The Hill Cumorah, showing the Nephite (yellow circle) tent line of as it circles the hill per Mormon’s description. The West Valley where Cowdery claims the fighting took place is to the right (west) but note the total flatness all around the hill where the battle would have actually taken place—nothing would have kept the Lamanites from coming at all the area of tent occupation, up over the hill and to the Nephites on the other side if they were not deterred

Response: Of this Mormon says: “And it came to pass that we did march forth to the land of Cumorah, and we did pitch our tents around about the hill Cumorah; and it was in a land of many waters, rivers, and fountains; and here we had hope to gain advantage over the Lamanites” (Mormon 6:4, emphasis added).
    First of all, the many waters, rivers and fountains mentioned by Mormon are far away from the hill Cumorah in New York. As an example the nearest body of water to Cumorah is Canandaigua Lake, one of the Finger Lakes, which is 17 miles away, It is 19 miles to Lake Ontario; 40 miles to Conesus Lake; 45 miles to Owasco Lake; 50 miles to Skaneateles Lake; 62 miles to Onondaga Lake; 76 miles to Oneida Lake; 95 miles to Lake Erie. There are no rivers closer to Cumorah than the Genesee River, which is 25 miles away. There are very small brooks and creeks running through the area feeding into Lake Ontario, with the closest being Hathaway Brook, which runs past the Smith farm on the west and can be stepped over; then there is Red Creek/Ganargua Creek, 22 miles away.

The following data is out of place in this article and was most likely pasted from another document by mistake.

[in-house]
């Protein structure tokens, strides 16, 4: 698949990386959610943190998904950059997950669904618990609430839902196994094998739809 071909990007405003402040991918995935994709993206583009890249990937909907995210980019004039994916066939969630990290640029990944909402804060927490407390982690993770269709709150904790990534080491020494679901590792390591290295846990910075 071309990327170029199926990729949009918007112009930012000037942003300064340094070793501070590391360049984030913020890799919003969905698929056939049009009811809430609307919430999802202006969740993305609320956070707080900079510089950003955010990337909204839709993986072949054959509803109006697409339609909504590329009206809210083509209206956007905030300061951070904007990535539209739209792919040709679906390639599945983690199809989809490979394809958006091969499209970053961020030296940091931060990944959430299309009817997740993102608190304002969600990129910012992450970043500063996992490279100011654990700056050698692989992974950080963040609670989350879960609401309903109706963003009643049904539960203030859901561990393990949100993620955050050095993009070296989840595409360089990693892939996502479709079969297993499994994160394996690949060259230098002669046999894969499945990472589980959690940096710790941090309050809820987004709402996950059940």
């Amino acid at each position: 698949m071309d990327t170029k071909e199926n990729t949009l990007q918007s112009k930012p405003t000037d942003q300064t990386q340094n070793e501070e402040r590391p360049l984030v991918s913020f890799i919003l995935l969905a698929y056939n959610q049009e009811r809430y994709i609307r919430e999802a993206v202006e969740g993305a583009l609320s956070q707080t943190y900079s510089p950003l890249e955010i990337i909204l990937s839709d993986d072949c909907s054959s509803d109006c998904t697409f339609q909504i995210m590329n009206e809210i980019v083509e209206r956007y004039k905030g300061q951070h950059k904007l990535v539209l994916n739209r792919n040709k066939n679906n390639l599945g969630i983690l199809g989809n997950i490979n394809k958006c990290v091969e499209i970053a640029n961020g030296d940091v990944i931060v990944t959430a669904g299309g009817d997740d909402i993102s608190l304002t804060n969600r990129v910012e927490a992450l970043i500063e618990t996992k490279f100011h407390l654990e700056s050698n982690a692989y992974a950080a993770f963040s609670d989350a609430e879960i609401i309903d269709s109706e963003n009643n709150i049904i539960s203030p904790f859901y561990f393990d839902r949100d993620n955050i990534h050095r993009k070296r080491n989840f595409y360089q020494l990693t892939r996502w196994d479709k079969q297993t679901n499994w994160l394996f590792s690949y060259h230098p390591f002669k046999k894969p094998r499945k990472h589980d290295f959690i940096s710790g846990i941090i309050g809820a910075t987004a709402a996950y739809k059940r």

The point is, this area does not fit the statement of Mormon that Cumorah was in a land of many waters, rivers and fountains, since we are talking about a hill (or mountain) from which no water can be seen, let alone used to feed and water 230,000 troops, plus wives and children.
    Secondly, in Mormon’s conjunctive sentence, he discusses pitching tents and hoping to have an advantage over the Lamanites. For those who have not been to the hill Cumorah in New York, it is a drumlin (resulting from glaciers) that is low and rolling, like half a barrel split end to end and resting on the ground (or half an egg), its length running north and south. It is about 100 feet high and about a mile long, and is very easily climbed because of its gentle slope to the east and west.
An aerial view of the Hill Cumorah with totally flat land all around for miles, showing the tent line and (orange arrows) approaches to the battle site from any direction by the Lamanites. There is no way that this battle of some half million warriors took place in only the west valley as Cowdery so adamantly describes, showing he had no idea what actually took place and was simply carried away within his own imagination